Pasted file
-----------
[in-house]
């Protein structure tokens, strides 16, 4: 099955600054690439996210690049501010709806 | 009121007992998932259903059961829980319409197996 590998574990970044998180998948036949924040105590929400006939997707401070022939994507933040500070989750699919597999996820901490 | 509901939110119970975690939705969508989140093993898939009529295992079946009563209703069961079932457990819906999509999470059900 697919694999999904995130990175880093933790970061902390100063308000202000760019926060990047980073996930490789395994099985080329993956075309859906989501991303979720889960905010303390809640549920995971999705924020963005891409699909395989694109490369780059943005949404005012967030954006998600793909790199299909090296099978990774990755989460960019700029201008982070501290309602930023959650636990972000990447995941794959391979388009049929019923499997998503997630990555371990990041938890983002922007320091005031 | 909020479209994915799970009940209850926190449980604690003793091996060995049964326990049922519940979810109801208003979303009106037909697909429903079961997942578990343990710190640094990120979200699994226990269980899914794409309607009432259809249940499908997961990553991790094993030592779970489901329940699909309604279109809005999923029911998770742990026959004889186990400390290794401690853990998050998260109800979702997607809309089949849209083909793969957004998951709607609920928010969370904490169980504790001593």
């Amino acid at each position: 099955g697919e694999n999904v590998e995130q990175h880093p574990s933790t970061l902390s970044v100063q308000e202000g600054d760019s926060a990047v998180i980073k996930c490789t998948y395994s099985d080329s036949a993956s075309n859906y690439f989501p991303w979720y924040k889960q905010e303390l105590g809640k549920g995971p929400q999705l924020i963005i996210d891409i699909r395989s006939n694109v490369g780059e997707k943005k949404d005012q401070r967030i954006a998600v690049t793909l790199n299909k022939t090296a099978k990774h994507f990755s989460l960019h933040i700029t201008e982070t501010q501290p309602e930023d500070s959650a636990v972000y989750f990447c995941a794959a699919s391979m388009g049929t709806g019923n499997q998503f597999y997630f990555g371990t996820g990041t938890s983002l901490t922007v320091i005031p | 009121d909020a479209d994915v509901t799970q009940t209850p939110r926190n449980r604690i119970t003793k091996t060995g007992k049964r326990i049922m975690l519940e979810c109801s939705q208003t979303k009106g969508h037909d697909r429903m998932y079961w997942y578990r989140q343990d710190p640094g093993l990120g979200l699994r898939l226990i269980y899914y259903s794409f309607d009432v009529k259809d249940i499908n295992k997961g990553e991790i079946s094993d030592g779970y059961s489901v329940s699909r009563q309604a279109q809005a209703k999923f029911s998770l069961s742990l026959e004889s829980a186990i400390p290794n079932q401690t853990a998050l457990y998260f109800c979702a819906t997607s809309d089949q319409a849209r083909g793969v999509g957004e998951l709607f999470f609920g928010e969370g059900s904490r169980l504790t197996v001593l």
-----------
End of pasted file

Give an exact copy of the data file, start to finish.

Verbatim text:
[in-house]
């Protein structure tokens, strides 16, 4: 099955600054690439996210690049501010709806 | 009121007992998932259903059961829980319409197996 590998574990970044998180998948036949924040105590929400006939997707401070022939994507933040500070989750699919597999996820901490 | 509901939110119970975690939705969508989140093993898939009529295992079946009563209703069961079932457990819906999509999470059900 697919694999999904995130990175880093933790970061902390100063308000202000760019926060990047980073996930490789395994099985080329993956075309859906989501991303979720889960905010303390809640549920995971999705924020963005891409699909395989694109490369780059943005949404005012967030954006998600793909790199299909090296099978990774990755989460960019700029201008982070501290309602930023959650636990972000990447995941794959391979388009049929019923499997998503997630990555371990990041938890983002922007320091005031 | 909020479209994915799970009940209850926190449980604690003793091996060995049964326990049922519940979810109801208003979303009106037909697909429903079961997942578990343990710190640094990120979200699994226990269980899914794409309607009432259809249940499908997961990553991790094993030592779970489901329940699909309604279109809005999923029911998770742990026959004889186990400390290794401690853990998050998260109800979702997607809309089949849209083909793969957004998951709607609920928010969370904490169980504790001593």
């Amino acid at each position: 099955g697919e694999n999904v590998e995130q990175h880093p574990s933790t970061l902390s970044v100063q308000e202000g600054d760019s926060a990047v998180i980073k996930c490789t998948y395994s099985d080329s036949a993956s075309n859906y690439f989501p991303w979720y924040k889960q905010e303390l105590g809640k549920g995971p929400q999705l924020i963005i996210d891409i699909r395989s006939n694109v490369g780059e997707k943005k949404d005012q401070r967030i954006a998600v690049t793909l790199n299909k022939t090296a099978k990774h994507f990755s989460l960019h933040i700029t201008e982070t501010q501290p309602e930023d500070s959650a636990v972000y989750f990447c995941a794959a699919s391979m388009g049929t709806g019923n499997q998503f597999y997630f990555g371990t996820g990041t938890s983002l901490t922007v320091i005031p | 009121d909020a479209d994915v509901t799970q009940t209850p939110r926190n449980r604690i119970t003793k091996t060995g007992k049964r326990i049922m975690l519940e979810c109801s939705q208003t979303k009106g969508h037909d697909r429903m998932y079961w997942y578990r989140q343990d710190p640094g093993l990120g979200l699994r898939l226990i269980y899914y259903s794409f309607d009432v009529k259809d249940i499908n295992k997961g990553e991790i079946s094993d030592g779970y059961s489901v329940s699909r009563q309604a279109q809005a209703k999923f029911s998770l069961s742990l026959e004889s829980a186990i400390p290794n079932q401690t853990a998050l457990y998260f109800c979702a819906t997607s809309d089949q319409a849209r083909g793969v999509g957004e998951l709607f999470f609920g928010e969370g059900s904490r169980l504790t197996v001593l």